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The (non) Islamic State: Abu Bakr al-Baghdadi and the Challenge of Islamic Illiteracy

In his book Islams and Modernities, renowned historian of religion Aziz Al-Azmeh argued that there are as many “Islams” as there are situations that sustain them. In the context of the contemporary Middle East, Azmeh’s observation is readily apparent.

While definitive studies have demonstrated that the majority of the world’s Muslims share the same desires and ideals as Americans and other Westerners, there are certain individuals who claim that “Western” and “Islamic” ideals (if such labels can even be applied appropriately) are antithetical. To be certain, such claims are made frequently by non-Muslim Westerners. In the Islamic context, such ideology is represented today most prominently by Abu Bakr Al-Baghdadi, the leader of the Al-Qaeda offshoot “the Islamic State in Iraq and Syria” (ISIS). Demonstrating his ultimate goal, on June 29, Baghdadi rebranded his group as the “Islamic State” (IS). Since well before their June declaration, however, Baghdadi and his troops had been making nearly unchallenged progress toward becoming just that: a state.

A recent article in the New York Times described the recent gains made by Baghdadi. “What I see in Raqqa proves that the Islamic State has a clear vision to establish a state in the real meaning of the word,” the Times article quoted a resident of the city of Raqqa as saying. “It is not a joke.”

It certainly is not a joke that Baghdadi is making concerted efforts to form a functioning state. However, it is a joke to describe this burgeoning state as “Islamic.” To do so demonstrates a profound misunderstanding of Islamic history and law, and Baghdadi’s proclamations and actions are indicative of his historical, religious and cultural illiteracy. As the eminent Islamic scholar Ebrahim Moosa has argued repeatedly, this lack of “Islamic literacy” is the primary cause of extremism in the Middle East.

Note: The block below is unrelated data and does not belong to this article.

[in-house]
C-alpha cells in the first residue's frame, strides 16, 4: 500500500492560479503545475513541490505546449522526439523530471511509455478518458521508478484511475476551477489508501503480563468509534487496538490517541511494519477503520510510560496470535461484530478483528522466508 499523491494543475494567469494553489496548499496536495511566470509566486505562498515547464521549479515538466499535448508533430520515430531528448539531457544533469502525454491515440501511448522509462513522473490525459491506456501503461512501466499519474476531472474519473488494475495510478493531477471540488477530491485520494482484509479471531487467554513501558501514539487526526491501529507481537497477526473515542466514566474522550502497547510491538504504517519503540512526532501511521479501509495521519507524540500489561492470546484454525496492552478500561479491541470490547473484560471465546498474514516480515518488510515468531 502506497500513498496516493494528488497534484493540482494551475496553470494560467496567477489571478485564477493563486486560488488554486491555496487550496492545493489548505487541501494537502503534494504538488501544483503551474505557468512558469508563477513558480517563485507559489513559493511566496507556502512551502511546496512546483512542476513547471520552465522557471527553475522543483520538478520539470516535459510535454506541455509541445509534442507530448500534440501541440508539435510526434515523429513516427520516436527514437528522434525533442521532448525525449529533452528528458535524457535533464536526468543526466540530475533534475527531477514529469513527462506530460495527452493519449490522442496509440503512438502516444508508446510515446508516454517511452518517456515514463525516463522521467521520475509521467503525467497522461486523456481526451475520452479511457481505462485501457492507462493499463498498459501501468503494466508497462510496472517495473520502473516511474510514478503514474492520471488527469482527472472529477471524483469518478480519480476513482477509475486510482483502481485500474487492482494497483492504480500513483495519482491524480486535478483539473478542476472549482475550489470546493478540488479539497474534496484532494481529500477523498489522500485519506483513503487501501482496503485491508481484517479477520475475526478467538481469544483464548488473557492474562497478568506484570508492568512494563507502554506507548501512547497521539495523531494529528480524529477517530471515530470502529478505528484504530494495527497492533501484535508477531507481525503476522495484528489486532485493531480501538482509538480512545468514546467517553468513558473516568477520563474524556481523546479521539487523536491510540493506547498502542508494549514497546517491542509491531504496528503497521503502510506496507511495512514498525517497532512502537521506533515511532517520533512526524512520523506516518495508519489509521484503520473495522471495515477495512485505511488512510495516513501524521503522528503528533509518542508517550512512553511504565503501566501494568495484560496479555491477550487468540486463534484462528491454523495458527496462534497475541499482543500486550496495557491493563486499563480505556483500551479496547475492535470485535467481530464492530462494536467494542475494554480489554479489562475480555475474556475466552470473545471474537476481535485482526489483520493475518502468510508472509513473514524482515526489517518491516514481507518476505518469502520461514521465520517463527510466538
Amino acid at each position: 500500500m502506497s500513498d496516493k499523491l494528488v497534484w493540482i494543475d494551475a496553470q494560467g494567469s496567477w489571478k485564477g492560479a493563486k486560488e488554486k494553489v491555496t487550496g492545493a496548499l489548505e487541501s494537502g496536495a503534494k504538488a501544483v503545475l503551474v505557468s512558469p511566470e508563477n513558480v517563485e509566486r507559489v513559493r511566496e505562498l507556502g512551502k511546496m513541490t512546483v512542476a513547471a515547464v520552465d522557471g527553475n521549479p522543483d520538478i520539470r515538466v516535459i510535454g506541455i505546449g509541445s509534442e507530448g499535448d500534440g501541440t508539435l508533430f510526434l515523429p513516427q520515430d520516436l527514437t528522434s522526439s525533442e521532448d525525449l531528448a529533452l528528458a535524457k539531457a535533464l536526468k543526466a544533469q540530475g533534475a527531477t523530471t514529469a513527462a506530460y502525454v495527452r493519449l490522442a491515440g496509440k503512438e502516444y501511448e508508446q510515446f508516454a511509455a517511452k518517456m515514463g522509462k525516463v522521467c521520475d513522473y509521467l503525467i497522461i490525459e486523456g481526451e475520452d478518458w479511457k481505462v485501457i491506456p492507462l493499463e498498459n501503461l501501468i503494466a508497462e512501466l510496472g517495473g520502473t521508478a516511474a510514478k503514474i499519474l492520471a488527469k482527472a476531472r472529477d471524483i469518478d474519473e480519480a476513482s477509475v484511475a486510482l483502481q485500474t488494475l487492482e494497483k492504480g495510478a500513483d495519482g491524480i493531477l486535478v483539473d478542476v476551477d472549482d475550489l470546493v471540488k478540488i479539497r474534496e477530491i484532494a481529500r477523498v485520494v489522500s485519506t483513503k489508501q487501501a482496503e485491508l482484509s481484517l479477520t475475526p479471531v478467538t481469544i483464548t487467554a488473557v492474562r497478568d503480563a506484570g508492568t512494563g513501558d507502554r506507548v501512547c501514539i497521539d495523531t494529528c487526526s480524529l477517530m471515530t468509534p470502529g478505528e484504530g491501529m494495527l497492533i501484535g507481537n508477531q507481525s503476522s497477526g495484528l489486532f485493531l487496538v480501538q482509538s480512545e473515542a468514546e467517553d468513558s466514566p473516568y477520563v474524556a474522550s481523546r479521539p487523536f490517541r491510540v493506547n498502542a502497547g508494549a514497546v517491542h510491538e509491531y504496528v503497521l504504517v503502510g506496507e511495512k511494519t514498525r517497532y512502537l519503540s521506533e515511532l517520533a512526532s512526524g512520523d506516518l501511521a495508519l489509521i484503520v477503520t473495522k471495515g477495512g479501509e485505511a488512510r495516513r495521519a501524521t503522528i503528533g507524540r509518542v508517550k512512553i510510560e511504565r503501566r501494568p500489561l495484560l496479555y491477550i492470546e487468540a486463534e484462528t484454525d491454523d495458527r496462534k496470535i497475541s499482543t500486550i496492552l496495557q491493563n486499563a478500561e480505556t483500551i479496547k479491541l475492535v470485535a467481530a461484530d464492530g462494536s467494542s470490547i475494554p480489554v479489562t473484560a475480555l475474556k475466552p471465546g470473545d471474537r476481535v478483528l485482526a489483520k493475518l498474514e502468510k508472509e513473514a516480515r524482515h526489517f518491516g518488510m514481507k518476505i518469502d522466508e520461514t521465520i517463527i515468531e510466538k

Baghdadi’s ideology, rooted in the concept of takfir, calls for transnational jihad to establish a new “Islamic caliphate.” Takfiri ideology holds that any Muslim whose beliefs are different is an unbeliever and apostate and must, therefore, be killed. The concept of takfir in Islamic law is complex. Takfir refers to declarations of apostasy and excommunication from the faith. It is forbidden, considered heresy, for one Muslim to simply declare another Muslim an apostate because of differences of opinion over the faith. The process of takfir, which usually only occurs after a Muslim has declared himself a kafir, or unbeliever, is guarded by a labyrinth of stringent legal measures.

Many Westerners argue that Muslim leaders throughout the world are, to some degree, at fault for the proliferation of this ideology because they have failed to condemn it. However, this argument is superficial and does not pass the test of any serious analysis. For only one example, the 2005 Amman Message, the consensus of more than 500 Islamic scholars, including the Shaykh of Al-Azhar, the Shi’a cleric Ayatollah Sistani, and Shaykh Yusuf Al-Qaradawi, reminded Muslims that it is forbidden to declare a fellow Muslim an apostate.